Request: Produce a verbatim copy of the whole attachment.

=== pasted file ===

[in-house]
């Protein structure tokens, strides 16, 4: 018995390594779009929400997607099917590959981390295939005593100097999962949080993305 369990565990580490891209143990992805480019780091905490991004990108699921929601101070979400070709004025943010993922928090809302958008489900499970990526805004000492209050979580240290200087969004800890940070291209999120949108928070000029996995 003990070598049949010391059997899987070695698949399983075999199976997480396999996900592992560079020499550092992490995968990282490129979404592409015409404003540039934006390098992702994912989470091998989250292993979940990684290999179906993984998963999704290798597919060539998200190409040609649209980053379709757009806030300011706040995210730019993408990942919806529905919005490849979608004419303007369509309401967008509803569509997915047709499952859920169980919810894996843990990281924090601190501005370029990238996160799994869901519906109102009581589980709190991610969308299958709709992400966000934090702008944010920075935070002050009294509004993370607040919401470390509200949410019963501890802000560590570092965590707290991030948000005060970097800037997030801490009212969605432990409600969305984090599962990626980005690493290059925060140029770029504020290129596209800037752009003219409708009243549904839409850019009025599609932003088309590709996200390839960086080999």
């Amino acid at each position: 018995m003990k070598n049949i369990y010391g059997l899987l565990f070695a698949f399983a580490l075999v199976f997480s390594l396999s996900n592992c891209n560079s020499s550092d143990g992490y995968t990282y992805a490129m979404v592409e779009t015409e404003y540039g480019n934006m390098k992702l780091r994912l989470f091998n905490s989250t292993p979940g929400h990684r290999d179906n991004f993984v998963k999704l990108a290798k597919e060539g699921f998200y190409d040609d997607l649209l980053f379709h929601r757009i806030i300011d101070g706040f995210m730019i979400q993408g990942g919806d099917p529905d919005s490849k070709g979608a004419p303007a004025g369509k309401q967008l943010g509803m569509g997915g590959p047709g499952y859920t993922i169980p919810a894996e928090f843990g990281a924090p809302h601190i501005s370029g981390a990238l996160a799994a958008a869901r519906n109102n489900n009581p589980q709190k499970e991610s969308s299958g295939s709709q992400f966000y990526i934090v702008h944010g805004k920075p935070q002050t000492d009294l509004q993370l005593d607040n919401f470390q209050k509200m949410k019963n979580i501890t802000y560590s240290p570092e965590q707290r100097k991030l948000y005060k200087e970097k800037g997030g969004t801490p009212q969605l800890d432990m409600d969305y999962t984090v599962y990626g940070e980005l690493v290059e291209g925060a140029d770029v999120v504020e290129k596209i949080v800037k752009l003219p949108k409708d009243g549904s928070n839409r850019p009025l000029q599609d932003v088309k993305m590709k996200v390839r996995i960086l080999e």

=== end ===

[in-house]
């Protein structure tokens, strides 16, 4: 018995390594779009929400997607099917590959981390295939005593100097999962949080993305 369990565990580490891209143990992805480019780091905490991004990108699921929601101070979400070709004025943010993922928090809302958008489900499970990526805004000492209050979580240290200087969004800890940070291209999120949108928070000029996995 003990070598049949010391059997899987070695698949399983075999199976997480396999996900592992560079020499550092992490995968990282490129979404592409015409404003540039934006390098992702994912989470091998989250292993979940990684290999179906993984998963999704290798597919060539998200190409040609649209980053379709757009806030300011706040995210730019993408990942919806529905919005490849979608004419303007369509309401967008509803569509997915047709499952859920169980919810894996843990990281924090601190501005370029990238996160799994869901519906109102009581589980709190991610969308299958709709992400966000934090702008944010920075935070002050009294509004993370607040919401470390509200949410019963501890802000560590570092965590707290991030948000005060970097800037997030801490009212969605432990409600969305984090599962990626980005690493290059925060140029770029504020290129596209800037752009003219409708009243549904839409850019009025599609932003088309590709996200390839960086080999």
């Amino acid at each position: 018995m003990k070598n049949i369990y010391g059997l899987l565990f070695a698949f399983a580490l075999v199976f997480s390594l396999s996900n592992c891209n560079s020499s550092d143990g992490y995968t990282y992805a490129m979404v592409e779009t015409e404003y540039g480019n934006m390098k992702l780091r994912l989470f091998n905490s989250t292993p979940g929400h990684r290999d179906n991004f993984v998963k999704l990108a290798k597919e060539g699921f998200y190409d040609d997607l649209l980053f379709h929601r757009i806030i300011d101070g706040f995210m730019i979400q993408g990942g919806d099917p529905d919005s490849k070709g979608a004419p303007a004025g369509k309401q967008l943010g509803m569509g997915g590959p047709g499952y859920t993922i169980p919810a894996e928090f843990g990281a924090p809302h601190i501005s370029g981390a990238l996160a799994a958008a869901r519906n109102n489900n009581p589980q709190k499970e991610s969308s299958g295939s709709q992400f966000y990526i934090v702008h944010g805004k920075p935070q002050t000492d009294l509004q993370l005593d607040n919401f470390q209050k509200m949410k019963n979580i501890t802000y560590s240290p570092e965590q707290r100097k991030l948000y005060k200087e970097k800037g997030g969004t801490p009212q969605l800890d432990m409600d969305y999962t984090v599962y990626g940070e980005l690493v290059e291209g925060a140029d770029v999120v504020e290129k596209i949080v800037k752009l003219p949108k409708d009243g549904s928070n839409r850019p009025l000029q599609d932003v088309k993305m590709k996200v390839r996995i960086l080999e």